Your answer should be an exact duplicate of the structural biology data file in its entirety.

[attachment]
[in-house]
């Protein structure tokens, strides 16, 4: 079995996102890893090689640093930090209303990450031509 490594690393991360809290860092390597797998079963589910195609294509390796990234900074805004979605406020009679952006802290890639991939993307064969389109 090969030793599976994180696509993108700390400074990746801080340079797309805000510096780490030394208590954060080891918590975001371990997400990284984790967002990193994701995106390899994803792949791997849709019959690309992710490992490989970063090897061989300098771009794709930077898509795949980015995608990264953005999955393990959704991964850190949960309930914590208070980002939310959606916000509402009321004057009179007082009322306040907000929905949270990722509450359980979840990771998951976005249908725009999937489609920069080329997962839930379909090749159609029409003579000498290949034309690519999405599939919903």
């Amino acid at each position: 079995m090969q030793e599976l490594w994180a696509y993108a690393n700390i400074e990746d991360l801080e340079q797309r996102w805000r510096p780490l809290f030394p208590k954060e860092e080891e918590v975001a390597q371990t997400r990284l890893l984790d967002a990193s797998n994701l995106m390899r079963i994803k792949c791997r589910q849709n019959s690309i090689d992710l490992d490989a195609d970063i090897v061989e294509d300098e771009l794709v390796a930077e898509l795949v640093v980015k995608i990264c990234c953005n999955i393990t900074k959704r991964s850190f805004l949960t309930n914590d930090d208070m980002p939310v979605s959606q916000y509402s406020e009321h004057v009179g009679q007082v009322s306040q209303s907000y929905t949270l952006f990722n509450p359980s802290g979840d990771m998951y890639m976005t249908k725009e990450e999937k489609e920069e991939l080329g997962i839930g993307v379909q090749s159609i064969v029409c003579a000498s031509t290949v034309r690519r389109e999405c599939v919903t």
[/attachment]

[in-house]
């Protein structure tokens, strides 16, 4: 079995996102890893090689640093930090209303990450031509 490594690393991360809290860092390597797998079963589910195609294509390796990234900074805004979605406020009679952006802290890639991939993307064969389109 090969030793599976994180696509993108700390400074990746801080340079797309805000510096780490030394208590954060080891918590975001371990997400990284984790967002990193994701995106390899994803792949791997849709019959690309992710490992490989970063090897061989300098771009794709930077898509795949980015995608990264953005999955393990959704991964850190949960309930914590208070980002939310959606916000509402009321004057009179007082009322306040907000929905949270990722509450359980979840990771998951976005249908725009999937489609920069080329997962839930379909090749159609029409003579000498290949034309690519999405599939919903």
């Amino acid at each position: 079995m090969q030793e599976l490594w994180a696509y993108a690393n700390i400074e990746d991360l801080e340079q797309r996102w805000r510096p780490l809290f030394p208590k954060e860092e080891e918590v975001a390597q371990t997400r990284l890893l984790d967002a990193s797998n994701l995106m390899r079963i994803k792949c791997r589910q849709n019959s690309i090689d992710l490992d490989a195609d970063i090897v061989e294509d300098e771009l794709v390796a930077e898509l795949v640093v980015k995608i990264c990234c953005n999955i393990t900074k959704r991964s850190f805004l949960t309930n914590d930090d208070m980002p939310v979605s959606q916000y509402s406020e009321h004057v009179g009679q007082v009322s306040q209303s907000y929905t949270l952006f990722n509450p359980s802290g979840d990771m998951y890639m976005t249908k725009e990450e999937k489609e920069e991939l080329g997962i839930g993307v379909q090749s159609i064969v029409c003579a000498s031509t290949v034309r690519r389109e999405c599939v919903t």